This summer, 16 young women who are Chicago Housing Authority (CHA) residents are immersing themselves in the world of film and learning to produce their own documentaries. The program is part of an expanded partnership between DePaul and CHA that, in this Year of the Youth, is ensuring CHA’s young people have access to boundless opportunities.
“When I first heard about this summer film program, I didn’t think I’d be the one behind the camera filming,” said 16-year-old Aisha Horns, one of the young women selected to participate this summer. “But I’m actually learning how to use the camera, set up the equipment and, most challenging for me, speak with people in the community I’ve never met before.”
Horns, a resident of the Dearborn Homes community, is one of the 16 high school students from across the city selected to participate in this inaugural six-week Documentary Filmmaking Program at DePaul University’s School of Cinematic Arts. The young filmmakers range from freshman to seniors in high school, and they are learning how to execute every step of the film production process from the fundamentals of film theory, to the final editing and production of their stories.
“We are thrilled to participate in this partnership with DePaul University, and to continue the agency’s ‘Year of the Youth’ campaign in such a unique, and exciting way,” said CHA CEO Eugene Jones, Jr. “With a single opportunity, and the influence of great instructors, a young person’s life can be changed in profound ways. We look forward to seeing the results of this comprehensive partnership and, maybe, the birth of a few great cinematic careers.”
Liliane Calfee, the program director, teacher at DePaul and accomplished documentary filmmaker in her own right, said, “The program is student motivated, and each participant identifies a social issue they want to pursue.”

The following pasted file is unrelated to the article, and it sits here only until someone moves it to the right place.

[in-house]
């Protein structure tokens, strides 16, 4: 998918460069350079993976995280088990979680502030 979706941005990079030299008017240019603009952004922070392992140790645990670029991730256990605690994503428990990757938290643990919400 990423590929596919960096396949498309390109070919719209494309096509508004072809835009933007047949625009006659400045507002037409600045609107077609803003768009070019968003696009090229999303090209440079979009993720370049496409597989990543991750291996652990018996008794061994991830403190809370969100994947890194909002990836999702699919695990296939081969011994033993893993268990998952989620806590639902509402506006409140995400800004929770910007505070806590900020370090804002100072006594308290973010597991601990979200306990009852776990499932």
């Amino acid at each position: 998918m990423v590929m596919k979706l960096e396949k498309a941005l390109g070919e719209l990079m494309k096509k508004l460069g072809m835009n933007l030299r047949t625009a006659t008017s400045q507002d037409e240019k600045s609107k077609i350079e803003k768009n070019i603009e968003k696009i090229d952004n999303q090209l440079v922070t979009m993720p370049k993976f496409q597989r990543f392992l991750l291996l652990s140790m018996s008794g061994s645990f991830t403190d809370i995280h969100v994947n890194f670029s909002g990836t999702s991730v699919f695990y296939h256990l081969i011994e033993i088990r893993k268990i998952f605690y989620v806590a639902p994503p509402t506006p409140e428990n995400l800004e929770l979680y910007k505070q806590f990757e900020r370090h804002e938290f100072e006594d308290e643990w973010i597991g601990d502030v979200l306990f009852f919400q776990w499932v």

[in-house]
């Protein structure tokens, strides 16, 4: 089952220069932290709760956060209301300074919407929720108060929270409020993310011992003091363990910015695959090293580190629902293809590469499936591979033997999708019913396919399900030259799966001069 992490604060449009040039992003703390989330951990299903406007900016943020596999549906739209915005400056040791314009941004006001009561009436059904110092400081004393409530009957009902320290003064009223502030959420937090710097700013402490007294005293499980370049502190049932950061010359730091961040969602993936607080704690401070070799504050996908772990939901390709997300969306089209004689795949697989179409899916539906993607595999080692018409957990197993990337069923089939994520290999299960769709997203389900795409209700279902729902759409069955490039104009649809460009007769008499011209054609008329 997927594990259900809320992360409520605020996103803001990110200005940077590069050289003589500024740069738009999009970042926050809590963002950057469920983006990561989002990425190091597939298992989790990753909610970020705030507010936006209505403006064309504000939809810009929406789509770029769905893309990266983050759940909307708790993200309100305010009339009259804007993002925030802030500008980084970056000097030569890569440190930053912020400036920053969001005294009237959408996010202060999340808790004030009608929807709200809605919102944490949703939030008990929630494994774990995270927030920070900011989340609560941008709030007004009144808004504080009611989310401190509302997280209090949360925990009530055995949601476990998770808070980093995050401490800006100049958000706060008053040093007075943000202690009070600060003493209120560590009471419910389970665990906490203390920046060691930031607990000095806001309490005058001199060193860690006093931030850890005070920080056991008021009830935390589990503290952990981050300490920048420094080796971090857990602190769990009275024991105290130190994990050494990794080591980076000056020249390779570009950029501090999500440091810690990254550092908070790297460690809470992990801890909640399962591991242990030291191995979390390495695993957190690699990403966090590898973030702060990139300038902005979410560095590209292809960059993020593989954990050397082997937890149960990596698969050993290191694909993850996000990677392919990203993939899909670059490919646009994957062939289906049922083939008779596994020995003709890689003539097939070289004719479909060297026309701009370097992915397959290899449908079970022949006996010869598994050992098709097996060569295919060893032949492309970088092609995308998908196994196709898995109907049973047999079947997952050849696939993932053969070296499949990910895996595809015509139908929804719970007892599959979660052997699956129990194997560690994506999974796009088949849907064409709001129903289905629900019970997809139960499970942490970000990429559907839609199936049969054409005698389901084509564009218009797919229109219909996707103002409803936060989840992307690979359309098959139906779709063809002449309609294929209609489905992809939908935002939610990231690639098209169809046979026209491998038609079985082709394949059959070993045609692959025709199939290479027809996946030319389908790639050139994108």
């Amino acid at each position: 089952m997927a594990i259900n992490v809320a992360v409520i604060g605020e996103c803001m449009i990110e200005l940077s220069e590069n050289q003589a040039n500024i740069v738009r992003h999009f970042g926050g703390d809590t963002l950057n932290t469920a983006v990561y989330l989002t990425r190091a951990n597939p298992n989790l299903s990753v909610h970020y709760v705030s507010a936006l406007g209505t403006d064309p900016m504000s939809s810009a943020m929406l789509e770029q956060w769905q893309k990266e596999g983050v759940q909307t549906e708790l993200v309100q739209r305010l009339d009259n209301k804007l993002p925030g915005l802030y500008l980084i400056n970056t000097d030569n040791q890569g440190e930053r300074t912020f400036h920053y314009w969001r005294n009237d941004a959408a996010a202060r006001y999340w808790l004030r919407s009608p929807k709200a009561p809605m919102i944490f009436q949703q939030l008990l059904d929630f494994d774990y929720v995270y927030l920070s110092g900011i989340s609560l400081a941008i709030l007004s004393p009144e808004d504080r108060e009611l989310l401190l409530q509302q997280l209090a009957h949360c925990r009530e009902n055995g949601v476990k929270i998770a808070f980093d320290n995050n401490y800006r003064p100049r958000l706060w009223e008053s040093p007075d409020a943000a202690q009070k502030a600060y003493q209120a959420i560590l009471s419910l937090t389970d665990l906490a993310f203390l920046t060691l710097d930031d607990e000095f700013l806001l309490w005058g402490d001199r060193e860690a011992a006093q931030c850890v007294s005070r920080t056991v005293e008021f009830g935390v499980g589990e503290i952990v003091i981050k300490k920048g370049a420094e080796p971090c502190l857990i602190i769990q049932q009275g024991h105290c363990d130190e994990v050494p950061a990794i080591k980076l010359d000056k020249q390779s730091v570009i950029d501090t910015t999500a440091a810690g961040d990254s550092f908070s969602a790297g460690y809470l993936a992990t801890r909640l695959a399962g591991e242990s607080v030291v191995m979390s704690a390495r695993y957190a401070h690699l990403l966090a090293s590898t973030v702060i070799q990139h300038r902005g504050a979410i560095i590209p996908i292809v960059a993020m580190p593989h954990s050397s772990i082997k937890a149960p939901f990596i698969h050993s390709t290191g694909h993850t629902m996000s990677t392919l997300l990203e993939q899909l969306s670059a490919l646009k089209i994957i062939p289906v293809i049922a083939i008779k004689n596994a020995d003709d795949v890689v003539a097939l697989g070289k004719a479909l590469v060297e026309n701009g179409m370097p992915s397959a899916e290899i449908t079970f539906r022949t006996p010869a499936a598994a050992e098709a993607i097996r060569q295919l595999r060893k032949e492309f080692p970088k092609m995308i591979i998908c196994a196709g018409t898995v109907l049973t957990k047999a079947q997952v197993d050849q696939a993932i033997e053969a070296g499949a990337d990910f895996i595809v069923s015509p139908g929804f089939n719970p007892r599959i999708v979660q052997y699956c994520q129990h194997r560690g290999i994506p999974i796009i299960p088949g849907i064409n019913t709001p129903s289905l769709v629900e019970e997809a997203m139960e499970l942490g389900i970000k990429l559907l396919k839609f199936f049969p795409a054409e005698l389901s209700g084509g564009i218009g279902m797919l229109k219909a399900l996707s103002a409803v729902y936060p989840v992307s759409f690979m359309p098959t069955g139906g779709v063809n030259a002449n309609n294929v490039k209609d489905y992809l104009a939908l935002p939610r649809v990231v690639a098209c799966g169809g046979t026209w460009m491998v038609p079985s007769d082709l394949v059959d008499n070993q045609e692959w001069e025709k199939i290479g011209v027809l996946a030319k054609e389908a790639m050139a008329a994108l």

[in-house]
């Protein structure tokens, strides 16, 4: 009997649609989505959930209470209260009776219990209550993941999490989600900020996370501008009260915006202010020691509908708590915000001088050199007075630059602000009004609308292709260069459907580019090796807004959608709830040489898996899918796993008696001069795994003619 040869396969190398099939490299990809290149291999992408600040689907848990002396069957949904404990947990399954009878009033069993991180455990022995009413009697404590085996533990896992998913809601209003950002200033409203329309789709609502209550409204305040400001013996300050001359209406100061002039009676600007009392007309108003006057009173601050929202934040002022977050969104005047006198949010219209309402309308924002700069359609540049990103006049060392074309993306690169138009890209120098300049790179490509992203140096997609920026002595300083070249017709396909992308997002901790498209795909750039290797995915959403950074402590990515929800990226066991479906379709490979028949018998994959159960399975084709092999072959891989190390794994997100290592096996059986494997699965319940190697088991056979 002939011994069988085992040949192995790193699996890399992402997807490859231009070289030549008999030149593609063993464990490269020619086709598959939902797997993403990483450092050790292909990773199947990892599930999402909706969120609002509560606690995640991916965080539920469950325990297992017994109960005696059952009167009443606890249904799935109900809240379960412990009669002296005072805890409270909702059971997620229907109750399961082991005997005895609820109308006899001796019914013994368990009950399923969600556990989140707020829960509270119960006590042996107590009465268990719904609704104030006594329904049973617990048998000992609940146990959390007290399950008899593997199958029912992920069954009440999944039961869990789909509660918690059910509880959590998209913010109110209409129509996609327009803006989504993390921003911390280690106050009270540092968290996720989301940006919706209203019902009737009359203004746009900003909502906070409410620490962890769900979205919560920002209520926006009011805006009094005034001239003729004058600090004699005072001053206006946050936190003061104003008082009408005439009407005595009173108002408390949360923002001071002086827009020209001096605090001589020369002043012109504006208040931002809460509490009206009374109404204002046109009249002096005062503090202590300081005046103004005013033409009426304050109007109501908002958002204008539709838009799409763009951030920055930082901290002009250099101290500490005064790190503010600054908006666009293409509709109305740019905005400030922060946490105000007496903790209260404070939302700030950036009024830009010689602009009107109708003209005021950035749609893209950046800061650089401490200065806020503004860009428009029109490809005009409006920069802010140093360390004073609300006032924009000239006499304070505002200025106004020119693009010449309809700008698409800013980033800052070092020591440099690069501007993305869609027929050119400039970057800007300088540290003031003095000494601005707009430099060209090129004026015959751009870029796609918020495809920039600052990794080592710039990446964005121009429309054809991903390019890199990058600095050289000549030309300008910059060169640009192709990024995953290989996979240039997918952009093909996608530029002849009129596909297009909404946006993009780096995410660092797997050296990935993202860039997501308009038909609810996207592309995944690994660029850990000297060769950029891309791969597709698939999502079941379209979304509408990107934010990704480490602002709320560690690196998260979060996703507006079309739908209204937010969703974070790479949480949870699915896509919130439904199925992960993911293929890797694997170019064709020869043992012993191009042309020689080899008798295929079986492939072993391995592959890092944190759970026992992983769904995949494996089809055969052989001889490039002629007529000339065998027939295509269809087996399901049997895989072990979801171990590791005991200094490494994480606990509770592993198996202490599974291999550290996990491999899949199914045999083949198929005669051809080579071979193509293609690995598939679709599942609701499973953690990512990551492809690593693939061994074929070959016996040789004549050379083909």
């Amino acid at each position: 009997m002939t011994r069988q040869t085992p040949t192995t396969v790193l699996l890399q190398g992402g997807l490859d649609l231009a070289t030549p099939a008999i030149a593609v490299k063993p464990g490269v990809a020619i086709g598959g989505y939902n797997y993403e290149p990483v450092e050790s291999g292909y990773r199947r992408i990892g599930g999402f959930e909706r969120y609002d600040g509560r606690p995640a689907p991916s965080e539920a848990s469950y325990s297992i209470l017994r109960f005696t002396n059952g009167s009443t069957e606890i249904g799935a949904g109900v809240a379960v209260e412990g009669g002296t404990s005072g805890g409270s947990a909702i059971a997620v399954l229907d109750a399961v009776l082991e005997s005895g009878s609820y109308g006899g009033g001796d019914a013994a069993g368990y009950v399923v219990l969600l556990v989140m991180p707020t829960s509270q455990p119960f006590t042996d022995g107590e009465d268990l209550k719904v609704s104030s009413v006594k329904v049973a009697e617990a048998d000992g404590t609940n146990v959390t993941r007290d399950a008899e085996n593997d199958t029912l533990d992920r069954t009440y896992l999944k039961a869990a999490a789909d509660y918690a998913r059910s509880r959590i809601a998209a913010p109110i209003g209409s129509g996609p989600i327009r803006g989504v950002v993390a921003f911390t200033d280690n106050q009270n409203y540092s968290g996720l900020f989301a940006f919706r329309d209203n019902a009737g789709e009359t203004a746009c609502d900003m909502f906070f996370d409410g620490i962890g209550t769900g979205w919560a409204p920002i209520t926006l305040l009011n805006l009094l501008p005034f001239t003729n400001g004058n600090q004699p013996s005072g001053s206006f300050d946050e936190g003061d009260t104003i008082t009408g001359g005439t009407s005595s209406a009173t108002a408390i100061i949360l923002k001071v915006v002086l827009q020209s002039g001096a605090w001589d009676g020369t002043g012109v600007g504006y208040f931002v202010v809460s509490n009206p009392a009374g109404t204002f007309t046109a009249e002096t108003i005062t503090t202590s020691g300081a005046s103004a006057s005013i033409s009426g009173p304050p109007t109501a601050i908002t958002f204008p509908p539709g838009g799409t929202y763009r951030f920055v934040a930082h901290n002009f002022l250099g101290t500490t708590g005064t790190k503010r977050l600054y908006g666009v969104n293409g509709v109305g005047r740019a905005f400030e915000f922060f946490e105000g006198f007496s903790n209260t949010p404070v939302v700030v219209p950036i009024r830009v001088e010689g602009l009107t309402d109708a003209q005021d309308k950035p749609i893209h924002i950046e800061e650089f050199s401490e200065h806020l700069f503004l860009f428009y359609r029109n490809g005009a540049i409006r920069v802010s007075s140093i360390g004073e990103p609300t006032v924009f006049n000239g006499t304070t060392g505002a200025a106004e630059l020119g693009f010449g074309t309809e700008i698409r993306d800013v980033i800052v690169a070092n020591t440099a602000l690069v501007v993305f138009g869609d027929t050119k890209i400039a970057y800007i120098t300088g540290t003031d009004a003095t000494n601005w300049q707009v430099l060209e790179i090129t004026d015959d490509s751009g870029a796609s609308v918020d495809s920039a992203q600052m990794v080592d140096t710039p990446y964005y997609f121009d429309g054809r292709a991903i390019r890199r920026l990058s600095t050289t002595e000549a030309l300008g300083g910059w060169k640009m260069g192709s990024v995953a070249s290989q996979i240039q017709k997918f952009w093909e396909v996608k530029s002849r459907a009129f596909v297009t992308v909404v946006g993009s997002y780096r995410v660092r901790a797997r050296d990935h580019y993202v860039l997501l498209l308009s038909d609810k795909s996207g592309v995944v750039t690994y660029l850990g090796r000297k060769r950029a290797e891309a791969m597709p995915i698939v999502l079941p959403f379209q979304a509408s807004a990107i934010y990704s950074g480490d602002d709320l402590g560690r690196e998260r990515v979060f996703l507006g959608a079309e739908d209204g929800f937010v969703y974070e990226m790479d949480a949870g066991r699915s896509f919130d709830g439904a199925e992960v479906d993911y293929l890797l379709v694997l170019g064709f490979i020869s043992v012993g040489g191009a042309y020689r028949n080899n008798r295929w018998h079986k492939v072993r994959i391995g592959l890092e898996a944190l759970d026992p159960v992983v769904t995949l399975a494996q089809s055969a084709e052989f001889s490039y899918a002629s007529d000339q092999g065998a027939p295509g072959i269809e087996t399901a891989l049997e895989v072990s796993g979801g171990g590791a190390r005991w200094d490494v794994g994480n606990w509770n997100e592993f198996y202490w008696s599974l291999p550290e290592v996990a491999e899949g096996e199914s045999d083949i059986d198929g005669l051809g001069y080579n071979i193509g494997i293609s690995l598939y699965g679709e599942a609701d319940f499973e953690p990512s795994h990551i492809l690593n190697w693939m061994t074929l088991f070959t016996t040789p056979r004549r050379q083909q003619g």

First the girls learn foundational skills alongside DePaul student mentors and are then partnered with professional filmmakers who help them shape their stories. This year’s topics include teen pregnancy, neighborhood violence, single vs. dual parent homes and bullying.
Horns chose to focus on teen pregnancy because it is an important issue to her.
“We are interviewing our friends and people we know. We’re talking to both guys and girl, and they’ve been very honest about how they’ve been impacted by this issue” Horns said.
For these young filmmakers, Calfee is just one of the many role models and resources the girls have access to. In all, there are six award-winning cinematographers and directors providing guidance not only on film creation, but on what it takes to be a professional in the field. DePaul students are also on hand daily to help youth navigate the concept of social-minded filmmaking.
The girls are also getting out of the classroom to visit locations like Cinespace Film Studios, which is home to film series that include Empire, Chicago PD and Chicago Fire.
This program is just one of several 21st century skill-building opportunities made possible by the CHA and DePaul’s collaboration. Others include: the BMO Harris Financial Literacy and Leadership program at DePaul’s Graduate School of Management within the Driehaus College of Business that teaches youth to build their own business; DePaul’s Maker Movement a DIY Revolution summer program where youth engage in hands on tech exploration; and the Mobile Maker Labs operated by DePaul’s Digital Youth Network that transform park space into digital hubs.
As part of CHA’s Year of the Youth campaign, this collaboration is a year-long youth engagement effort that includes unique professional and youth-related programs focused on mentoring young people and putting them on a strong career path to college and jobs.